I owned a Ford once. It sucked. I had reasons to agree with the jokes about Ford meaning “Fix Or Repair Daily” or “Found On Road Dead.” After that Ford, I didn’t own another car for 12 years. And I became a transportation planner because I never liked having to drive in the first place and wanted to improve options and safety for people who either have to or who choose to walk, ride transit, and bike.
This article is reposted from TCDP media partner Streets.MN. Check out the links below for other recent Streets.MN stories:
I spent last weekend happily working at the Green Line opening. So why on earth am I sad that Monday was the day the massive Ford sign came down at the old St. Paul assembly plant site?
But I am. And I know I’m not the only one.
The plant had closed by the time I moved to St. Paul, and evidence of its existence has rapidly dwindled. Although the plant buildings have been dismantled for a while, the sign still stood over Mississippi River Boulevard in my neighborhood.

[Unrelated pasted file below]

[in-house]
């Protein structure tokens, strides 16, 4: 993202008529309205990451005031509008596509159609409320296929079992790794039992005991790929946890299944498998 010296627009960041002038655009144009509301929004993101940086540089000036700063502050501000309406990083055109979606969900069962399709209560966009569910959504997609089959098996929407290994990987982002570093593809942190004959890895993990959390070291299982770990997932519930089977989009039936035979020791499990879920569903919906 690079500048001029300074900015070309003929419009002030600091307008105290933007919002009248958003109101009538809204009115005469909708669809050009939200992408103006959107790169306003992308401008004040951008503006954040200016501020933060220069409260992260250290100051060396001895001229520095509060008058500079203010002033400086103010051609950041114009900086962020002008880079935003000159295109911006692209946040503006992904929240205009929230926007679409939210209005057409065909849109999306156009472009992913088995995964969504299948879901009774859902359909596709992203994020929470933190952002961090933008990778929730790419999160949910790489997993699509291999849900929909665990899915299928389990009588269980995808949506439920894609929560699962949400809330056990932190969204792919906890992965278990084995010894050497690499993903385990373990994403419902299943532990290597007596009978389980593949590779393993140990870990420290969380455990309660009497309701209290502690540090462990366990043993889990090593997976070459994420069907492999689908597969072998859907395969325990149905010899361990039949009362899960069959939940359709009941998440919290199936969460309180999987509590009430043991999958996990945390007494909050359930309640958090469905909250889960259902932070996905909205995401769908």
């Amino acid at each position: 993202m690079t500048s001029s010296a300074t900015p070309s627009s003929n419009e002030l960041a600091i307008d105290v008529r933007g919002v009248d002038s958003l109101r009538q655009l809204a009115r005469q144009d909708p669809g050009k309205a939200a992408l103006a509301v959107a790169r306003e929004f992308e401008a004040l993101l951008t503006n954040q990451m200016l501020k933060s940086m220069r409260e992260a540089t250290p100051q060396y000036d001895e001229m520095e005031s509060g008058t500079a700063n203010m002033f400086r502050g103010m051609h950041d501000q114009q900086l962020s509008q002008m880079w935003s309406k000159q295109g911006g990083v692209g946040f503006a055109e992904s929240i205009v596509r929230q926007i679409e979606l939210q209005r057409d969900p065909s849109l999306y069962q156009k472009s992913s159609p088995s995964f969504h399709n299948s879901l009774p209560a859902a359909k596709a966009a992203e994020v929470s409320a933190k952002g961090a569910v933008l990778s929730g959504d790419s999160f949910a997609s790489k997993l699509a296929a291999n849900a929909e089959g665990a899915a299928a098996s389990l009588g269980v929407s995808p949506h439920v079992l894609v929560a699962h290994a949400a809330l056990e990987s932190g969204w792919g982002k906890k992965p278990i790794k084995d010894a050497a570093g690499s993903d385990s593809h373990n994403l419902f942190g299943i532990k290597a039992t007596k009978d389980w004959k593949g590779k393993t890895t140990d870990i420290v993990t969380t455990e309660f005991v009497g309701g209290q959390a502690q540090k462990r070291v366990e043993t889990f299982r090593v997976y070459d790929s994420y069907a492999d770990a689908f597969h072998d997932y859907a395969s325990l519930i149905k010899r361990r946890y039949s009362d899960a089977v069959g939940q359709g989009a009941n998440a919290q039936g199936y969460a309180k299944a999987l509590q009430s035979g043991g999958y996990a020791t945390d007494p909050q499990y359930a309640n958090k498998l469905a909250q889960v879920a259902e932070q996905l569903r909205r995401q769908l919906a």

On the day when the Ford sign came down, the old Schmidt brewery on West 7th Street saw a new Schmidt sign installed on the building that now houses apartments, not hops. We notice when old letters proclaiming Pillsbury’s Best Flour go missing from the Minneapolis riverfront. Some of us like a lot of these old signs marking long-gone days of industry.
According to the Pioneer Press, which captured some good images from the Ford sign dismantlement today, the sign is being prepared for storage. Where? They didn’t say. The Ford sign isn’t neon, so people may not miss it enough to clamor for its return after the site is redeveloped. I’m hoping the site is redeveloped in a way more supportive of shoe sales rather than cars, so I’ll get over its absence in time. Is this just a case of “smokestack nostalgia”?
While some streets.mn writers and readers may not want to mourn the demise of a vehicle assembly plant, even to someone who works to improve options for us outside of cars, it still feels like something more, described by Tim Strangleman:
It is simply a sense that something tangible and valuable is being lost when plants close. It is the sense that there is something decadent in the discarding of perfectly efficient factories, communities and individual workers.